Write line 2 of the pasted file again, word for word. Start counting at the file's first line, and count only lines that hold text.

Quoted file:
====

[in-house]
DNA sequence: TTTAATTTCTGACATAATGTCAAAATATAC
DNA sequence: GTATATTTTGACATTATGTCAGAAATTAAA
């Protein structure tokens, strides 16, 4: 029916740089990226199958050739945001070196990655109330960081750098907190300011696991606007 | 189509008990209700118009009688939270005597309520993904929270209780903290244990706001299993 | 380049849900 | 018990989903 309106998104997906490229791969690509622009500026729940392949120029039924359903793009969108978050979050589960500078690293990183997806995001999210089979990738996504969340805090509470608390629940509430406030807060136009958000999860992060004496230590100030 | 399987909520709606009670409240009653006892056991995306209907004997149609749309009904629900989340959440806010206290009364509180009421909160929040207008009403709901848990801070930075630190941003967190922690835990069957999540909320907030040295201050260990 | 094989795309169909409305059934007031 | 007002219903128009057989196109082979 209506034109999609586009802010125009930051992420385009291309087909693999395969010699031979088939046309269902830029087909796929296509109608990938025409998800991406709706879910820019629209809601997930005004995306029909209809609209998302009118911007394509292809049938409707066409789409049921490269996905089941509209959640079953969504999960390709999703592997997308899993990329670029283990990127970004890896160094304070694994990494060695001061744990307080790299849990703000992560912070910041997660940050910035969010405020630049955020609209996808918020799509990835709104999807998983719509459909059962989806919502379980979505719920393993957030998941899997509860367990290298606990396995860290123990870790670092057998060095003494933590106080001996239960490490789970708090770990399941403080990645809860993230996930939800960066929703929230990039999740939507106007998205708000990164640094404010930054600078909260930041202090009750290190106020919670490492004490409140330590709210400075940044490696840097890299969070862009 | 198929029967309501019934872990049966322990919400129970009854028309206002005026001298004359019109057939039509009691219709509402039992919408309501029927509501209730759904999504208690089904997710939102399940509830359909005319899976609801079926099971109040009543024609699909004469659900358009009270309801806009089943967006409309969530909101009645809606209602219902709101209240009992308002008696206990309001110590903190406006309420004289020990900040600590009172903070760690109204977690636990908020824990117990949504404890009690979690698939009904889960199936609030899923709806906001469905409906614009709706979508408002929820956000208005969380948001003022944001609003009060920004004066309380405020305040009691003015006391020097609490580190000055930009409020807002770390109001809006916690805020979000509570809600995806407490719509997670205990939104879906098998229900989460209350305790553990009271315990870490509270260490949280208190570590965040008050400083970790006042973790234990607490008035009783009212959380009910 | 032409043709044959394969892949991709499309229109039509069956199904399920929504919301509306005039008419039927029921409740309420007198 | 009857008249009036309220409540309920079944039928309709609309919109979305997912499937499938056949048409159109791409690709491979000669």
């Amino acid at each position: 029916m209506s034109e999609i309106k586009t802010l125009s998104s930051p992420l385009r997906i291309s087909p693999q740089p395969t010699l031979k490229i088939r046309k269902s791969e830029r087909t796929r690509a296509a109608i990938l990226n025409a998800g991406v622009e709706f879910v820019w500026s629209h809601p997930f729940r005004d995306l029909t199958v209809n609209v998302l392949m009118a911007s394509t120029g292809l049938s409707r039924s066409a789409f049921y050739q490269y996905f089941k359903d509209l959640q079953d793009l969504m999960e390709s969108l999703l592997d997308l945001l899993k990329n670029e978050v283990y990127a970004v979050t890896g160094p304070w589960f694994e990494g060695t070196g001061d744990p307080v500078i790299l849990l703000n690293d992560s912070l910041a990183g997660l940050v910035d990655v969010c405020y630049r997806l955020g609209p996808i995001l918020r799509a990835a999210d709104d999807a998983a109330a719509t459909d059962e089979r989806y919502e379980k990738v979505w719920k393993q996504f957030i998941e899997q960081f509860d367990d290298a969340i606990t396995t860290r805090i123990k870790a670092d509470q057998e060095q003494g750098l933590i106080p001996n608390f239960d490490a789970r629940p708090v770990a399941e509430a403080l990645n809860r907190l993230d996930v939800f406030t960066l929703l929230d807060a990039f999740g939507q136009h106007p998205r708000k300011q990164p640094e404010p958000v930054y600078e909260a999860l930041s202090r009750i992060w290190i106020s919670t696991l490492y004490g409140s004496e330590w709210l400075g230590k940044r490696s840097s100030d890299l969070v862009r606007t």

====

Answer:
DNA sequence: TTTAATTTCTGACATAATGTCAAAATATAC